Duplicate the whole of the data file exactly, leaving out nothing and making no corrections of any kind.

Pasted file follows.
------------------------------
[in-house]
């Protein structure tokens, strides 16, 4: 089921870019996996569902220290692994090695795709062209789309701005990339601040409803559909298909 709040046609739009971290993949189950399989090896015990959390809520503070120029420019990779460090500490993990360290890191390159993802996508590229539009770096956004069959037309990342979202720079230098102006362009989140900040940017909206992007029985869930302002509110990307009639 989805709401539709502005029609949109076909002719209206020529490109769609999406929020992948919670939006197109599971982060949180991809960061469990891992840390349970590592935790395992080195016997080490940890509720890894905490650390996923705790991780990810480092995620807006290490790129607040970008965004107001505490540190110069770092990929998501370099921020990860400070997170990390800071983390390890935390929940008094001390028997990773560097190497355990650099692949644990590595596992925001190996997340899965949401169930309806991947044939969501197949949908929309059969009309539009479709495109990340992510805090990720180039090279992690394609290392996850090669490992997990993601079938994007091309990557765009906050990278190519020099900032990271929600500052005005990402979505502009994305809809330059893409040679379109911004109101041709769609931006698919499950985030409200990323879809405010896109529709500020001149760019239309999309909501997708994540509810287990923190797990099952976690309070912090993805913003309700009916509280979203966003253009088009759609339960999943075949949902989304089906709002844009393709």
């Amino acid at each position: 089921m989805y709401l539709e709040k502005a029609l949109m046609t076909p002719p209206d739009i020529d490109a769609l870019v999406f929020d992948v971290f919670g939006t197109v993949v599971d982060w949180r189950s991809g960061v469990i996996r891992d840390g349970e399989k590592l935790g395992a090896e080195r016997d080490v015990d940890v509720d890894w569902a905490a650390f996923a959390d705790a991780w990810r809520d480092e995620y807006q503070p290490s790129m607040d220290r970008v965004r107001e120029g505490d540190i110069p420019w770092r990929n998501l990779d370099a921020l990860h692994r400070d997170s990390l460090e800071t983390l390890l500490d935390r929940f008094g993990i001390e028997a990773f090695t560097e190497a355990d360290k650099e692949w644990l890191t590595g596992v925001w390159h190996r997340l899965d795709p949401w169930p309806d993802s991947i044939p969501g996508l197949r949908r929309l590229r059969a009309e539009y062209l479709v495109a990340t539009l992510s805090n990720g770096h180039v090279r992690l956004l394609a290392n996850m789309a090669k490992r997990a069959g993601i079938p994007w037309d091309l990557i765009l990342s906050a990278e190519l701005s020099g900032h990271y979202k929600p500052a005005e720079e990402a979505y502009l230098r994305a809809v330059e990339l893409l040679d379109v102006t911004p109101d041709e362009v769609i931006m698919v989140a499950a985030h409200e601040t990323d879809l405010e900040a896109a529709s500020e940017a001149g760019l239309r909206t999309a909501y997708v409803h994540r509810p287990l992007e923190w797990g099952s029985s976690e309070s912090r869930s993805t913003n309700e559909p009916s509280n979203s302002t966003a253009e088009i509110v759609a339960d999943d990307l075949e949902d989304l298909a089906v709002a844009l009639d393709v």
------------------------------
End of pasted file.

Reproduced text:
[in-house]
């Protein structure tokens, strides 16, 4: 089921870019996996569902220290692994090695795709062209789309701005990339601040409803559909298909 709040046609739009971290993949189950399989090896015990959390809520503070120029420019990779460090500490993990360290890191390159993802996508590229539009770096956004069959037309990342979202720079230098102006362009989140900040940017909206992007029985869930302002509110990307009639 989805709401539709502005029609949109076909002719209206020529490109769609999406929020992948919670939006197109599971982060949180991809960061469990891992840390349970590592935790395992080195016997080490940890509720890894905490650390996923705790991780990810480092995620807006290490790129607040970008965004107001505490540190110069770092990929998501370099921020990860400070997170990390800071983390390890935390929940008094001390028997990773560097190497355990650099692949644990590595596992925001190996997340899965949401169930309806991947044939969501197949949908929309059969009309539009479709495109990340992510805090990720180039090279992690394609290392996850090669490992997990993601079938994007091309990557765009906050990278190519020099900032990271929600500052005005990402979505502009994305809809330059893409040679379109911004109101041709769609931006698919499950985030409200990323879809405010896109529709500020001149760019239309999309909501997708994540509810287990923190797990099952976690309070912090993805913003309700009916509280979203966003253009088009759609339960999943075949949902989304089906709002844009393709």
């Amino acid at each position: 089921m989805y709401l539709e709040k502005a029609l949109m046609t076909p002719p209206d739009i020529d490109a769609l870019v999406f929020d992948v971290f919670g939006t197109v993949v599971d982060w949180r189950s991809g960061v469990i996996r891992d840390g349970e399989k590592l935790g395992a090896e080195r016997d080490v015990d940890v509720d890894w569902a905490a650390f996923a959390d705790a991780w990810r809520d480092e995620y807006q503070p290490s790129m607040d220290r970008v965004r107001e120029g505490d540190i110069p420019w770092r990929n998501l990779d370099a921020l990860h692994r400070d997170s990390l460090e800071t983390l390890l500490d935390r929940f008094g993990i001390e028997a990773f090695t560097e190497a355990d360290k650099e692949w644990l890191t590595g596992v925001w390159h190996r997340l899965d795709p949401w169930p309806d993802s991947i044939p969501g996508l197949r949908r929309l590229r059969a009309e539009y062209l479709v495109a990340t539009l992510s805090n990720g770096h180039v090279r992690l956004l394609a290392n996850m789309a090669k490992r997990a069959g993601i079938p994007w037309d091309l990557i765009l990342s906050a990278e190519l701005s020099g900032h990271y979202k929600p500052a005005e720079e990402a979505y502009l230098r994305a809809v330059e990339l893409l040679d379109v102006t911004p109101d041709e362009v769609i931006m698919v989140a499950a985030h409200e601040t990323d879809l405010e900040a896109a529709s500020e940017a001149g760019l239309r909206t999309a909501y997708v409803h994540r509810p287990l992007e923190w797990g099952s029985s976690e309070s912090r869930s993805t913003n309700e559909p009916s509280n979203s302002t966003a253009e088009i509110v759609a339960d999943d990307l075949e949902d989304l298909a089906v709002a844009l009639d393709v």